Falastin (newspaper)

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Filastin 1936 issue.png
18 October 1936 issue
Type Daily newspaper
Founder(s) Issa El-Issa
Yousef El-Issa
President Daoud El-Issa
Raja El-Issa
Founded 14 January 1911
Political alignment Anti-Zionism
Palestinian nationalism
Language Arabic
Ceased publication 8 February 1967
Headquarters Ajami neighborhood
City Jaffa
Country Mutassarifate of Jerusalem
 Mandatory Palestine
 Jordanian West Bank

Falastin, sometimes transliterated Filastin, (Arabic: جريدة فلسطين‎‎) was a daily newspaper circulated between 1911–1967 in the Ottoman Mutassarifate of Jerusalem (Palestine), Mandatory Palestine and under Jordanian control of the West Bank. Published from the coastal city of Jaffa, the principal founders (who also edited and owned the paper) were Issa El-Issa and his cousin Yousef El-Issa.[1]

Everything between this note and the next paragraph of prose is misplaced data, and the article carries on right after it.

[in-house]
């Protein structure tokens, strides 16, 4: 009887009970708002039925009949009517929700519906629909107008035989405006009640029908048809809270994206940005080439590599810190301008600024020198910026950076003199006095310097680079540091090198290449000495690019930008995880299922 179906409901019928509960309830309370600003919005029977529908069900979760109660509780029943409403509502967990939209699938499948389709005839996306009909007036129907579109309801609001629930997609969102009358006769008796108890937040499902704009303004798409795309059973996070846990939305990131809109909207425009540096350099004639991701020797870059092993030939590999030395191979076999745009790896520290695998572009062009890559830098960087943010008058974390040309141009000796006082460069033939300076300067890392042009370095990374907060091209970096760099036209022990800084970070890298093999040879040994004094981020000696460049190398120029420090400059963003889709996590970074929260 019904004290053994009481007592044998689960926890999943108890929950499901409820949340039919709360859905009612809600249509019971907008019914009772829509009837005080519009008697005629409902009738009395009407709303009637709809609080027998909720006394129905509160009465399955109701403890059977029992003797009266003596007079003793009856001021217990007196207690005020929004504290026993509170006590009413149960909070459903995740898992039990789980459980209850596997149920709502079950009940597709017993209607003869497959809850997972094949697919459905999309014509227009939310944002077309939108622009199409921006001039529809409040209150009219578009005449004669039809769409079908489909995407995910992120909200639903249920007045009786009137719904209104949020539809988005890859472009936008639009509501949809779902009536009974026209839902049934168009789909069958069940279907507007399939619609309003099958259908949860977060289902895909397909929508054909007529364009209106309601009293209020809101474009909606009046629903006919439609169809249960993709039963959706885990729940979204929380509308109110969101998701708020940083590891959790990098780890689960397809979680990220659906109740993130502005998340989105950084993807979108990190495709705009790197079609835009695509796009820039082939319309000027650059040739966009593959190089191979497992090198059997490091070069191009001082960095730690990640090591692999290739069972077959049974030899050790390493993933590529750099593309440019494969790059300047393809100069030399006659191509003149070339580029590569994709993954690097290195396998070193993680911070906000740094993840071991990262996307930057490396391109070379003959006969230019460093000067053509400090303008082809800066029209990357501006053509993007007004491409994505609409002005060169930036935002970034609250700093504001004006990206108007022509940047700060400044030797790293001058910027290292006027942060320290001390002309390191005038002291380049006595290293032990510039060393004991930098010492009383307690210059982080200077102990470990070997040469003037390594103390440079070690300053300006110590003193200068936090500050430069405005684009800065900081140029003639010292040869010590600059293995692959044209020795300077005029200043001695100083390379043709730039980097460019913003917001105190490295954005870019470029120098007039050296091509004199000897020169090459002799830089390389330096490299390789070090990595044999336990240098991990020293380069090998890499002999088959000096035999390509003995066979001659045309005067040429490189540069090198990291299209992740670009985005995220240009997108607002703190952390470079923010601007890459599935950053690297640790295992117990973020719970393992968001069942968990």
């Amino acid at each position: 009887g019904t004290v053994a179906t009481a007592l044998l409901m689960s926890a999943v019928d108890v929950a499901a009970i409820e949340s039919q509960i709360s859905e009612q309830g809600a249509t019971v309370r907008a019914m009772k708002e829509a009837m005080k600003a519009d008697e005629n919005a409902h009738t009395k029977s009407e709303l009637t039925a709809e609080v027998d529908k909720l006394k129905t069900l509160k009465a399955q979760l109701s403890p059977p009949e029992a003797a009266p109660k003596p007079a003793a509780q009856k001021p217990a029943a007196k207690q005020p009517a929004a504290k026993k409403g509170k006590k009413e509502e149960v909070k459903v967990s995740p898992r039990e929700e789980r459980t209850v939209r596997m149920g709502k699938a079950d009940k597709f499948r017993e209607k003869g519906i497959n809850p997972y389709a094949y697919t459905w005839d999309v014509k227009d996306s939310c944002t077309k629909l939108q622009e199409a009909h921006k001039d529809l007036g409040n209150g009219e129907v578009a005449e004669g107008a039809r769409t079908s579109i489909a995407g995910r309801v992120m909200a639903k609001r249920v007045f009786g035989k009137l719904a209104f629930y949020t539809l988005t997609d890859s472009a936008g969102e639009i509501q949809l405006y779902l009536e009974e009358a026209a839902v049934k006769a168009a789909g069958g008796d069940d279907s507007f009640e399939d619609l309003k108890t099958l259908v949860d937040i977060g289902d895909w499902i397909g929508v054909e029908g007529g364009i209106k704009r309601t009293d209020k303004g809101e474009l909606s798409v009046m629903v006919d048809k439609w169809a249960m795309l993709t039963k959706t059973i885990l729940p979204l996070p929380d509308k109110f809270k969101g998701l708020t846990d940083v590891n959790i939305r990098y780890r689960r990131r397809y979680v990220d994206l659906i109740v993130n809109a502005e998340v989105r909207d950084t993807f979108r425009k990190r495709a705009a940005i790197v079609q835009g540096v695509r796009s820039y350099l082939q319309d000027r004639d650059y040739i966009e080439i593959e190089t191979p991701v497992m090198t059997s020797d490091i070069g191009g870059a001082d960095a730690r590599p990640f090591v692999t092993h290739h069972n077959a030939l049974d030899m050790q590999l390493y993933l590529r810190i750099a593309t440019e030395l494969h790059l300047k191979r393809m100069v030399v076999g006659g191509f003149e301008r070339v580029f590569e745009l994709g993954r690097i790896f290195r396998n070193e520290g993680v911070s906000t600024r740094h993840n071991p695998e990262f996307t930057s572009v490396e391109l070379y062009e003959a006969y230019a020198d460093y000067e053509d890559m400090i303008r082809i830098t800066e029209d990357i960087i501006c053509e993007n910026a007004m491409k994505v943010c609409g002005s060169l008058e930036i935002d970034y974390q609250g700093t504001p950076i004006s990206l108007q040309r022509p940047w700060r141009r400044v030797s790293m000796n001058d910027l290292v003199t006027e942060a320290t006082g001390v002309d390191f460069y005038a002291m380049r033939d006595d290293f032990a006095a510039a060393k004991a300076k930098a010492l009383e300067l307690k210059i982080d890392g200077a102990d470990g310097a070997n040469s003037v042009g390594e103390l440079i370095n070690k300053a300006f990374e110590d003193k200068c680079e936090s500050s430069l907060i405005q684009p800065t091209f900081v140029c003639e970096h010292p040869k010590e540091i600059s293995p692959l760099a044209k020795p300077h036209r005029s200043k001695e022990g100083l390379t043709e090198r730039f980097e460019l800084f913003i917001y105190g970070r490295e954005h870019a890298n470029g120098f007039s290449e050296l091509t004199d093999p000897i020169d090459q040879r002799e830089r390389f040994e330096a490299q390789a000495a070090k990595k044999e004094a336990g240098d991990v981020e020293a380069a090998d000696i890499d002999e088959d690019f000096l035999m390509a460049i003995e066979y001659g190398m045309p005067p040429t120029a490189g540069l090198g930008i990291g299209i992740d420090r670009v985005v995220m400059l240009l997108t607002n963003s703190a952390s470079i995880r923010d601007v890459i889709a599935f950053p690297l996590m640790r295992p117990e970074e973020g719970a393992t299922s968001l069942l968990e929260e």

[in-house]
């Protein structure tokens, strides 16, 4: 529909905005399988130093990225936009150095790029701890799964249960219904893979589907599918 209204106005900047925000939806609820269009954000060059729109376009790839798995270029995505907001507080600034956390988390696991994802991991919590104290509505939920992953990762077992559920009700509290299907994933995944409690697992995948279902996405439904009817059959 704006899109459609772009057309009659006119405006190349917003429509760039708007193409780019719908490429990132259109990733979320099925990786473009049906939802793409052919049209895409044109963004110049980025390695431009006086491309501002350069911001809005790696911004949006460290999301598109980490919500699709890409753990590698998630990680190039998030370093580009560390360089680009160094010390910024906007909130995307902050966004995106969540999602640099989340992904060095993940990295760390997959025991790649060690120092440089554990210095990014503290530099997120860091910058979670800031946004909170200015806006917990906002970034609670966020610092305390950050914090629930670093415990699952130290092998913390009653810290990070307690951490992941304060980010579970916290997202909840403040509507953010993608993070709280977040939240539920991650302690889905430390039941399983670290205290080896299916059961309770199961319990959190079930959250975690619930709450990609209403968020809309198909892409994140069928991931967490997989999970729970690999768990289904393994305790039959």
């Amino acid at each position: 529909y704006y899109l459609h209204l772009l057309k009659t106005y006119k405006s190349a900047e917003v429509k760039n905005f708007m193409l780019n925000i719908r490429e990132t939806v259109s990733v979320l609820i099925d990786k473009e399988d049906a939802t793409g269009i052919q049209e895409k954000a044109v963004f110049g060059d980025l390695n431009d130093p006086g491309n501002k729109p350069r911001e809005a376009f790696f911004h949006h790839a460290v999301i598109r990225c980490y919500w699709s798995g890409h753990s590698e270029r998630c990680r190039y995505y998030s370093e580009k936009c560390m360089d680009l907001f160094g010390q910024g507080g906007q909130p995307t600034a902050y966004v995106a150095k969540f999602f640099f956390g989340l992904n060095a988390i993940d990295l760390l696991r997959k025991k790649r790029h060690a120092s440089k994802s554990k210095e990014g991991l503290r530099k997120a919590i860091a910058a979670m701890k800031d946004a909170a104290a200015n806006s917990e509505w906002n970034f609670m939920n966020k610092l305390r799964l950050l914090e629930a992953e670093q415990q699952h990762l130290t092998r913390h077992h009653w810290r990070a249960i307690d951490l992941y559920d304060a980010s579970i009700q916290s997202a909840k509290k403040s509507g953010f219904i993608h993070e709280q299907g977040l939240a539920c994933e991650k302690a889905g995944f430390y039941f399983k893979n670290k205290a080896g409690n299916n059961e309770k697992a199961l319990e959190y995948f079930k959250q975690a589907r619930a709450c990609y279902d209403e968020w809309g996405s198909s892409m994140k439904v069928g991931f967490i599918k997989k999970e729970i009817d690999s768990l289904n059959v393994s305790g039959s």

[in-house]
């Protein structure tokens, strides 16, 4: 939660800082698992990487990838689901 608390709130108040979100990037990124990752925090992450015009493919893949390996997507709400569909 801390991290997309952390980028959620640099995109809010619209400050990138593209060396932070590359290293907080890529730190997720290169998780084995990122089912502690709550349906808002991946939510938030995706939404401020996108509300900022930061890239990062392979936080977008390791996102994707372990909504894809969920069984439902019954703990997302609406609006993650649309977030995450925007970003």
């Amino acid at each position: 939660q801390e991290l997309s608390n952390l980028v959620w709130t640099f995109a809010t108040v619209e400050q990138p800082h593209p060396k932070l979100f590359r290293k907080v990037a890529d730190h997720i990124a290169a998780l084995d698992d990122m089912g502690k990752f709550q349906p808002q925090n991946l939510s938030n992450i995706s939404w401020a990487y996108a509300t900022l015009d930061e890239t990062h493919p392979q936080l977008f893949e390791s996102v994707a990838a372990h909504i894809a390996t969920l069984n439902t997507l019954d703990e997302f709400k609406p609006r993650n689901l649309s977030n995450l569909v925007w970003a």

The newspaper is often described as one of the most influential newspapers in Ottoman and British Palestine, and probably the country's fiercest and most consistent critic of the Zionist movement, describing it as a threat to Palestine's Arab population. It helped shape Palestinian identity and was shut down several times by the Ottoman and British authorities, most of the time due to complaints made by Zionists.[2]

Both El-Issas were Arab Greek Orthodox, opponents of British administration and Zionism, while supporting pan-Arab unity, Committee of Union and Progress and Palestinian nationalism.[3] Later, Issa El-Issa's nephew, Daoud El-Issa took the general manager position.[3] In 1967, Daoud El-Issa and Issa's son Raja El-Issa merged Falastin with Al-Manar newspaper to produce Jordanian based Ad-Dustuor newspaper in Amman.[4] Raja El-Issa was the founder and first chairman of the Jordan Press Association and Daoud El-Issa became one of the association's members in 1976.[5]

Coverage of sport news[edit]